“Grave-robbing. What kind of monster would do such a thing? It’s true that Leonardo da Vinci did it, Shakespeare wrote about it, and the resurrection men of nineteenth-century Scotland practically made it an art. But none of this matters to Joey Crouch, a sixteen-year-old straight-A student living in Chicago with his single mom. For the most part, Joey’s life is about playing the trumpet and avoiding the daily humiliations of high school.
Everything changes when Joey’s mother dies in a tragic accident and he is sent to rural Iowa to live with the father he has never known, a strange, solitary man with unimaginable secrets. At first, Joey’s father wants nothing to do with him, but once father and son come to terms with each other, Joey’s life takes a turn both macabre and exhilarating.
Daniel Kraus’s masterful plotting and unforgettable characters make Rotters a moving, terrifying, and unconventional epic about fathers and sons, complex family ties, taboos, and the ever-present specter of mortality.”
If you are a horror buff or you like good writing and don’t mind the horror aspect of this novel then you need to read it. What can I say more? This novel was probably one of the best books I have read. It wasn’t perfect, but it was perfect in the way the story went and played out.
Joey was completely relatable and his personality changes quite a bit in the novel (for better and for worse), but you still consider him to be a likeable character.
Everything was described so gorgeously–especially the horrific bits–and I wanted to eat it all up, (call me Hannibal Lecter).
What I really liked was the things that happened to Joey. Things just got worse and bleaker for him as the novel went on and I loved it. Call me a sadistic bastard all you want, but I found this to be one of the great factors of the novel. Kraus, like many authors, likes to put their characters through hell.
Overall, this novel was great and I would like to see more from Daniel Kraus.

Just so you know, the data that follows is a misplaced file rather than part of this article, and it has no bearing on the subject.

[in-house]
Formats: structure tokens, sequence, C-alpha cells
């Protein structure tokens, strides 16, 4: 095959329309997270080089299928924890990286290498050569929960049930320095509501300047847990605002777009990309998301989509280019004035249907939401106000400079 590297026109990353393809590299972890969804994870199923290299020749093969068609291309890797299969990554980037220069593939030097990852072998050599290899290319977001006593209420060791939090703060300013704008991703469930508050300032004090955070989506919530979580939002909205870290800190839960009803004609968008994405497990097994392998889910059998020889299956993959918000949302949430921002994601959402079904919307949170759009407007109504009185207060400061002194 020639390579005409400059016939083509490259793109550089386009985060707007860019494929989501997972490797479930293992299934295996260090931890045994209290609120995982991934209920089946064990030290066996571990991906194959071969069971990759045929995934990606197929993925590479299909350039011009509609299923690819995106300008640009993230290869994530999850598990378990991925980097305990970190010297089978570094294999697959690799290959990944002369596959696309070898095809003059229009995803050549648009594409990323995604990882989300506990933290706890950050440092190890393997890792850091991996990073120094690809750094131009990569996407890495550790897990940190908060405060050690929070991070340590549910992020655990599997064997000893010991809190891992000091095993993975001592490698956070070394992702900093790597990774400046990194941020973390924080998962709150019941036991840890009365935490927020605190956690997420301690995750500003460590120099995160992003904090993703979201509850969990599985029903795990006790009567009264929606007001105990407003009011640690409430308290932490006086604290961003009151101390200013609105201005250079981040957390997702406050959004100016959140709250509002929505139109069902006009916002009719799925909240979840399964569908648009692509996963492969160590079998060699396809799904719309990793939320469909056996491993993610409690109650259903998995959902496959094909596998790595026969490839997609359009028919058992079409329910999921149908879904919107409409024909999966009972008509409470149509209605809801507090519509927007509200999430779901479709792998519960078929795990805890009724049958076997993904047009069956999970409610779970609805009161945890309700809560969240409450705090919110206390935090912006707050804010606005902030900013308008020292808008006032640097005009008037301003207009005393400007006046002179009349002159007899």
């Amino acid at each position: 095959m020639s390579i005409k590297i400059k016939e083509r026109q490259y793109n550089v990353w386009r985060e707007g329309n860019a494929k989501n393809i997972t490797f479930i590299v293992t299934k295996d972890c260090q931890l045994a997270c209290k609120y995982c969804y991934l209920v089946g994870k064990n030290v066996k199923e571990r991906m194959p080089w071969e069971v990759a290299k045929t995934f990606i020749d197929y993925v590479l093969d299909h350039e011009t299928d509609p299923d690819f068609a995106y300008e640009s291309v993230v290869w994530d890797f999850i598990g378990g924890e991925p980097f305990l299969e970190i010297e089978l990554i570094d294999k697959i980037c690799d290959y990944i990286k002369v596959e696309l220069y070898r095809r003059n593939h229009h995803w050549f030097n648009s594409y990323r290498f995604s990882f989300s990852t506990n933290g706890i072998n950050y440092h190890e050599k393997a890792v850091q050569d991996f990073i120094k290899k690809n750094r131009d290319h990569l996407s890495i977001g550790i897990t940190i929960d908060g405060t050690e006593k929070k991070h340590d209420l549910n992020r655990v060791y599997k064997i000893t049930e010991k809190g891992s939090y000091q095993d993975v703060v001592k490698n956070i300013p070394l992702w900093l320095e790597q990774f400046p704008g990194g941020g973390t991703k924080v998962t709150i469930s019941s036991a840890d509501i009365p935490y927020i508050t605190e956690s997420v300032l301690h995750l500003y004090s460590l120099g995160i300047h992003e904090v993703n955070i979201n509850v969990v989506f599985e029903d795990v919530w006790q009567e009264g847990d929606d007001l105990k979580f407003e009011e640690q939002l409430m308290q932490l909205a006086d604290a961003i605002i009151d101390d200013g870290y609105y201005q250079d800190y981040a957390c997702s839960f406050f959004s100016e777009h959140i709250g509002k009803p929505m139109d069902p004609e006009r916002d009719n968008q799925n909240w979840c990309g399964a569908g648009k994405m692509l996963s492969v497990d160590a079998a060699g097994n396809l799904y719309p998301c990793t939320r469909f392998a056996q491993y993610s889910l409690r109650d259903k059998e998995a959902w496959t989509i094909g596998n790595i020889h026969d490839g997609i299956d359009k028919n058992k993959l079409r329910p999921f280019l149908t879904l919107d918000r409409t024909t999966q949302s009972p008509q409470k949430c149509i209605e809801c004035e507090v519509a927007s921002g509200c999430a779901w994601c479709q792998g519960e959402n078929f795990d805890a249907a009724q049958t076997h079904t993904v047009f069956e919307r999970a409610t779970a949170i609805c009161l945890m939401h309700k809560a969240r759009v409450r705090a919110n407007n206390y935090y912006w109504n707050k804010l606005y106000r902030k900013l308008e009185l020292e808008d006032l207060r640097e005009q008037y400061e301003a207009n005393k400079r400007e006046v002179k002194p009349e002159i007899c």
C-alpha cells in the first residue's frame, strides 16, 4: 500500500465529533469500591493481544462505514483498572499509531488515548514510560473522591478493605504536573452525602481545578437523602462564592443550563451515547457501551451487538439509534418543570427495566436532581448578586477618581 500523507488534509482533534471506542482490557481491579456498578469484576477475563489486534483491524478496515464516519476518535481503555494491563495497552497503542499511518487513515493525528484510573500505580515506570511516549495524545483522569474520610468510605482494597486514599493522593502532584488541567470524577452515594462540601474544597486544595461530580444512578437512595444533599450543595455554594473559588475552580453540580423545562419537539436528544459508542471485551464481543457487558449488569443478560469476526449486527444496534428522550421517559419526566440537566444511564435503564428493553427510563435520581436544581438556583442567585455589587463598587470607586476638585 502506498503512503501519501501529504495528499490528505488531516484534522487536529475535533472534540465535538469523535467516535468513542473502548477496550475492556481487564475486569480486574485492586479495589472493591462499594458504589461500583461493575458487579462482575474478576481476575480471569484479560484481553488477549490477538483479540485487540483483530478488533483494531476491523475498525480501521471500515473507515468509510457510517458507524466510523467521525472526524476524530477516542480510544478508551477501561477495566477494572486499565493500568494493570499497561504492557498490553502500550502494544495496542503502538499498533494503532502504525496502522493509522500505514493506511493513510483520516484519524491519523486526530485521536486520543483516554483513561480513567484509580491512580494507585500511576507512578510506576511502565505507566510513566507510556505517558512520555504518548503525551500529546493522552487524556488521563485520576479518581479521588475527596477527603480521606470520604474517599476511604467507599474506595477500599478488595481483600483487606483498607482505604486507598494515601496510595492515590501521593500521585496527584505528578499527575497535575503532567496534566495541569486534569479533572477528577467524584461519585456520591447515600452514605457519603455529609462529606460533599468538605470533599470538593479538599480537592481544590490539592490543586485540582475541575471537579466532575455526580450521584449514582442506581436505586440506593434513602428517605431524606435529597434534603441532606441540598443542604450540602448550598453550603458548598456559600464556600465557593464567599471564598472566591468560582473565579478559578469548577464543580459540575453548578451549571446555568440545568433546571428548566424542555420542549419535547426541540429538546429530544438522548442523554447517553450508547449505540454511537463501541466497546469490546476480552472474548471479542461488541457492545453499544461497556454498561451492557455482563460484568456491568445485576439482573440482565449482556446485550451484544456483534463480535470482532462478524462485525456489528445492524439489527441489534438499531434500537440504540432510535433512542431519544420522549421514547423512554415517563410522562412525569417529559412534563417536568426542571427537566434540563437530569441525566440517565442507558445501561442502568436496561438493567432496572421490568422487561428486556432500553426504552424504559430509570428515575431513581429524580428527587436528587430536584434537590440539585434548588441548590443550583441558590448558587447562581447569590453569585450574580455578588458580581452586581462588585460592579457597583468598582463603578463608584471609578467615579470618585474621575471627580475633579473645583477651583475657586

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“A Haunting, unforgettable mother-daughter story for a new generation–the debut of a blazing new lyrical voice
Domenica Ruta grew up in a working-class, unforgiving town north of Boston, in a trash-filled house on a dead-end road surrounded by a river and a salt marsh. Her mother, Kathi, a notorious local figure, was a drug addict and sometimes dealer whose life swung between welfare and riches, whose highbrow taste was at odds with her hardscrabble life. And yet she managed, despite the chaos she created, to instill in her daughter a love of stories. Kathi frequently kept Domenica home from school to watch such classics as the Godfather movies and everything by Martin Scorsese and Woody Allen, telling her, “This is more important. I promise. You’ll thank me later.” And despite the fact that there was not a book to be found in her household, Domenica developed a love of reading, which helped her believe she could transcend this life of undying grudges, self-inflicted misfortune, and the crooked moral code that Kathi and her cohorts lived by.
With or Without You is the story of Domenica Ruta’s unconventional coming of age–a darkly hilarious chronicle of a misfit ’90s youth and the necessary and painful act of breaking away, and the overcoming her own addictions and demons in the process. In a brilliant stylistic feat, Ruta has written a powerful, inspiring, compulsively readable, and finally redemptive story about loving and leaving.“
Upon reading the description of this story, I thought it was going to be a very emotional and powerful read, something to make me think about my own life and such. This book didn’t really achieve that.
Sure, it wasn’t bad. Not at all, However, I wish Ruta would have put more emotion into her writing, something more reflective so it can keep me hooked. This novel wasn’t perfect, but it was still an enjoyable read. Stepping into someone else’s shoes for a while made me enjoy this story even more.
I also really loved the fact that Ruta touched upon her own addictions and how they affected her life. I do recommend this read for anyone who enjoys memoirs or reading about addiction and how it affects the family etc.
Sorry, this was short and sweet, but there’s really not much else to say about this novel.